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The Attraction Of Georgian Bars

Unless you work in the fenestration industry, you could be forgiven for thinking a Georgian Bar was a term for a quaint old coffee shop with exposed wooden beams…

Folk outside the double glazing industry or construction world are unlikely to be able to appreciate the vast amount of technology that nowadays goes into producing thermally efficient, energy saving windows, nor how much there is to learn about today’s technologically advanced replacement windows and doors. No longer are high quality thermally broken energy rated windows, products that can be quickly knocked up and shoved into an existing or new opening, but instead are well designed, technologically advanced energy saving products (or should be if fitted professionally) which save on energy bills as well as adding security and value to any dwelling.

The fenestration industry refers to a Georgian bar as a horizontal and/or vertical bar (usually made of aluminium, PVCU or timber) that goes across windows and doors to give them a “Georgian” appearance. The most common Georgian bar window style in the British Isles is windows with bars that “divide” up the glass area into small squares. This architectural style and design originated in England during the Georgian period, in the 18th and 19th centuries when panes of glass were traditionally divided by thin, delicate wooden glazing bars.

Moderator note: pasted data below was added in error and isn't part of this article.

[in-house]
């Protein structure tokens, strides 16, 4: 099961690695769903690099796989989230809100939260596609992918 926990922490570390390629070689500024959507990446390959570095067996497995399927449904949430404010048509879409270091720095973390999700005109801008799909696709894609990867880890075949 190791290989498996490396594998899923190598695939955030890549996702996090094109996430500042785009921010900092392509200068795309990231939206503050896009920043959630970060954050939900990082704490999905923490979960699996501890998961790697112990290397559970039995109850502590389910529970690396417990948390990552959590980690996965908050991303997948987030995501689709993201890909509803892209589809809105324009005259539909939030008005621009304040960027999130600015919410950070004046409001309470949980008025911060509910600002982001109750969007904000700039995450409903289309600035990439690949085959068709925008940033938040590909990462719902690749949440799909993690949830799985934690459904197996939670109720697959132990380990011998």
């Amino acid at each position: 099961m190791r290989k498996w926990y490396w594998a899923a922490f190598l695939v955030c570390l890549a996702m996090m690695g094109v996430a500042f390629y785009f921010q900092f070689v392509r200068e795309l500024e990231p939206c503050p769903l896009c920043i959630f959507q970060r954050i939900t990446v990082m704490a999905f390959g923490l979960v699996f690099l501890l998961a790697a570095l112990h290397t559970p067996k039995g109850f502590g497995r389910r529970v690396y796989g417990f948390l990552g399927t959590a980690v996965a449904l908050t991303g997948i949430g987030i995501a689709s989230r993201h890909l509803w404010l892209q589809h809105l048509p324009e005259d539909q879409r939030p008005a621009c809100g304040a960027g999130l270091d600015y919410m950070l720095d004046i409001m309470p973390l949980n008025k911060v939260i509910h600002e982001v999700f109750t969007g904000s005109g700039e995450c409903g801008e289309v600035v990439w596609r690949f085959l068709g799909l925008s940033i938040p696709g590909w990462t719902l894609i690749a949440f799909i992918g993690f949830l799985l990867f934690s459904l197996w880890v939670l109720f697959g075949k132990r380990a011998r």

Today Georgian window bars can be integrated into a double glazed window’s sealed unit or mounted onto the front and back of the glass. This “raised Georgian” window bar style is sometimes also referred to as “applied Georgian” or “astragal bars” or even “raised Georgian”. In the case of replacement aluminium and PVCU double glazed windows, aiming to replicate the traditional timber framed look, the sealed units each contain an “inter-bar” in between the two panes of glass to make the product aesthetically pleasing, giving the effect of small individual windows.

The vast majority of customers who opt for Georgian style double glazed windows tend to choose “integral Georgian”, whereby the Georgian window bars (usually powder coated aluminium) are fitted within the sealed unit between the two panes of glass to replicate the same look as the existing wooden windows. In the UK these come in 18mm and 25mm wide as standard. Both have the huge advantages of being a) economic to purchase and b) easy to clean on both sides. The particular advantage of 18mm wide integral Georgian double glazing bars is that customers properties benefit from more glass and light, resulting in clearer and better views out of each window or say French door, as PVCU astragal bars tend to be 25mm wide.

Customers may still decide to have astragal bars to match the look of their existing wooden (often rotten) timber Georgian windows and doors, despite the fact that aluminium raised Georgian costs more to manufacture and apply than PVCU raised Georgian, as aluminium is a stronger more durable and higher specification material. As a general rule, astragal bars cost about five times as much as integral Georgian, as not only do raised Georgian bars have to be fitted to the outside of both panes of glass, but also an inter-bar that exactly matches the dimensions of the applied Georgian bars. Another applied option on glass for windows is square or diamond leaded windows, which come as standard in either 6mm wide, 9mm wide or 12mm wide.

Georgian bars can be made to order to dovetail in with the rest of any property, whether they are made out of timber, PVCU or aluminium. Georgian bars can come as a grid (i.e. in squares) or as a crucifix or as a single vertical bar or as a single horizontal bar or even an arched bar. So hopefully we’ve established that a Georgian bar is not an olden Costa Coffee Shop!

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